In a recent Financial Post Comment, Ian Russell (CEO of IIAC) and Ed Waitzer (J.D. Professor) ask many important questions, including “Are stock exchanges still a necessary public utility, ensuring the efficient allocation of capital and, thereby, contributing to economic growth? As for-profit entities, should they continue to have regulatory responsibility?”
The Comment points out many potential conflicts of interest inherent in the current exchange business model. FAIR Canada has previously drawn these issues to the attention of Canadian regulators, including through its July 2010 report entitled Managing Conflicts of Interest in TSX Listed Company Regulation, submissions to the OSC regarding the proposed Maple acquisition of TMX Group, a letter responding to requests for comment on the proposed TMX-LSE merger, and in our submission on Alpha LP’s application to convert from an ATS to an exchange.
Recent issues with emerging market issuers have highlighted the need to effectively and appropriately manage these conflicts of interest. Several high-profile cases involving emerging market issuers have received widespread media attention. At the same time, the TSX opened an office in China to promote TSX/TSV listings for Chinese companies, in furtherance of its listings business. The TSX’s Beijing office was opened while Canadian regulators were struggling with the structural challenges posed by regulating emerging market listings and were in the process of investigating several TSX and TSX-V listed China companies for fraud, accounting irregularities and other serious matters.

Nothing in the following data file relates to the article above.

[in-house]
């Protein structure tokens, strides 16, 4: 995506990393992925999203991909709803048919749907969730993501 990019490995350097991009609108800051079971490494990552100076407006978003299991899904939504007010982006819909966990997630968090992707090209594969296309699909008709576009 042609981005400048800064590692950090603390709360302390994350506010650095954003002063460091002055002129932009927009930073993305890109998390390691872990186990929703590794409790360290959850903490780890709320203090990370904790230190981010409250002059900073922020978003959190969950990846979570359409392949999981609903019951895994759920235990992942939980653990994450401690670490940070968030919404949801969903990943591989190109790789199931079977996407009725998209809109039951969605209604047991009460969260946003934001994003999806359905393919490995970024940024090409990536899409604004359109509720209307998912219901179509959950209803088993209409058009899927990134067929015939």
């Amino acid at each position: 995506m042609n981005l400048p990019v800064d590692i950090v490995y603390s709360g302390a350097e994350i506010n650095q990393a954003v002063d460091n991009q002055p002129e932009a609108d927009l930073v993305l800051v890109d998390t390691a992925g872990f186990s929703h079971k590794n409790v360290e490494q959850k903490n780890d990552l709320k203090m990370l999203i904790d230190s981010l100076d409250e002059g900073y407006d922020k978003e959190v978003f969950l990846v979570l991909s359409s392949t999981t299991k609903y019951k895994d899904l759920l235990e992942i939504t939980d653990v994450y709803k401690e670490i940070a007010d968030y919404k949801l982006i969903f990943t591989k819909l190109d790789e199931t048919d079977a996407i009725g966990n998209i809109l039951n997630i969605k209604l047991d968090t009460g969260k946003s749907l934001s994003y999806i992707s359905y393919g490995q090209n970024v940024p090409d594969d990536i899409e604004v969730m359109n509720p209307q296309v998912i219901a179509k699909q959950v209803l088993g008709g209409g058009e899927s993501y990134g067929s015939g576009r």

FAIR Canada agrees with the Comment that it is time to go back to first principles “to re-examine the public utility of stock exchanges (and other marketplaces) that gives rise to their regulated status”. It is essential that public markets be appropriately regulated in the public interest and not to further the profit motive of an exchange.